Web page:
electronics + an intentional marriage

I love my phone.

I enjoy scrolling through Instagram and Facebook and I like playing occasional games. I reminisce often through my photos, check our bank accounts, send emails, and double check my schedule (thank you, Google calendar).

Our digital world makes it easy for us to stay in touch with people and to keep up with daily life. But even though it keeps us connected to the people we’re texting/calling/messaging/posting about…sometimes it cases a disconnection to the people we’re physically with.

I don’t get a lot of time with my hubby (we’ll call him Officer McSexy Pants, or OMP for short). He works nights and I have a normal-ish Monday-Friday job. However, he often stays at work late and my job often causes me to work late/early/weekends/be on call, which means we spend a lot of our days just missing each other.

By that I mean often I’m out the door in the morning at 7:30 and he rolls in at 7:35. How we missed each other driving down the street, I’m not too sure. Regardless, we often only get an hour or two of face to face time in the evenings, when I get home from work he’s about to leave. This time gets filled with grocery stops, dinner prep, laundry loads, dishes, and watching TV.

Yes, watching TV. Or playing on my phone. Or him on his laptop. Because those things are enjoyable, right?

I wouldn’t say either of us are addicted to electronics or absolutely cannot live without our phones, but like most of us in our mid-twenties we spend a fair amount of time attached to…something. Netflix is often playing in the background or I’m typically picking up my phone (whether that be my personal cell or work cell) to mess with apps, text people, return calls, etc.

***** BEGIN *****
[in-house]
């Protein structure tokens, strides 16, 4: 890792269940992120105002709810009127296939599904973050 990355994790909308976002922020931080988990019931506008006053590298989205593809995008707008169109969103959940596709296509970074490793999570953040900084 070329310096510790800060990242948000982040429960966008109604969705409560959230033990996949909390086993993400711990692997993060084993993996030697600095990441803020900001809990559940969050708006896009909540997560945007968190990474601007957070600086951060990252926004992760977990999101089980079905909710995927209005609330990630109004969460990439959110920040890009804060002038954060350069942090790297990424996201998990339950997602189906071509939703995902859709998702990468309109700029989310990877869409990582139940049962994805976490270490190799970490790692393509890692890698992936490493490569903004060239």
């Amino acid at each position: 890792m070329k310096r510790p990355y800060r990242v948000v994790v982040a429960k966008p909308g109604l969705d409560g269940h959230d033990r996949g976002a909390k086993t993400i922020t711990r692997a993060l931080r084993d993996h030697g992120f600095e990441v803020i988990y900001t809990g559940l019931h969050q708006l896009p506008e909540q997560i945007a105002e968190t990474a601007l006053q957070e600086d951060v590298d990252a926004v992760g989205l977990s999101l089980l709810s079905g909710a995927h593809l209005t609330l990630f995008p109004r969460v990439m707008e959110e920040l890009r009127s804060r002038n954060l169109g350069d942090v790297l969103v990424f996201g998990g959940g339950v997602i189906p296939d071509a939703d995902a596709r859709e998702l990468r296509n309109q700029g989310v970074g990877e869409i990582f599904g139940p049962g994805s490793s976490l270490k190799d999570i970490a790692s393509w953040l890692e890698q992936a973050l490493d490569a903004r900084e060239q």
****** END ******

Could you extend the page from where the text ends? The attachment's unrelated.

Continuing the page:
I’ve realized lately that we simply don’t have time to do that. Or I suppose the better way of saying that is-we do have the time, but I’d rather be spending that time together.


Without distractions, or while multitasking, or while listening to The Office play in the background.

My marriage is the most precious thing I have. So why don’t I always treat it that way?

I urge you to think about where your time is going. Now, I know that our lives are all drastically different, and when you add kiddos in the mix, all bets are off. But I challenge you to take advantage of the few moments you and your spouse have together and be intentional about that time. To lock your phone, turn off the TV, and snuggle on the couch. To ask your spouse to pull up a stool while you’re cooking dinner and talk about your day, or to sit on the floor while they’re getting dressed for work (because we all know it takes more than a minute to get on all of that gear) and chat about those dream vacation plans.

A bulletproof marriage does not mean an unplugged marriage, but it does mean being intentional of your time and your actions.

Time is one of life’s most precious gifts. Treat it that way.

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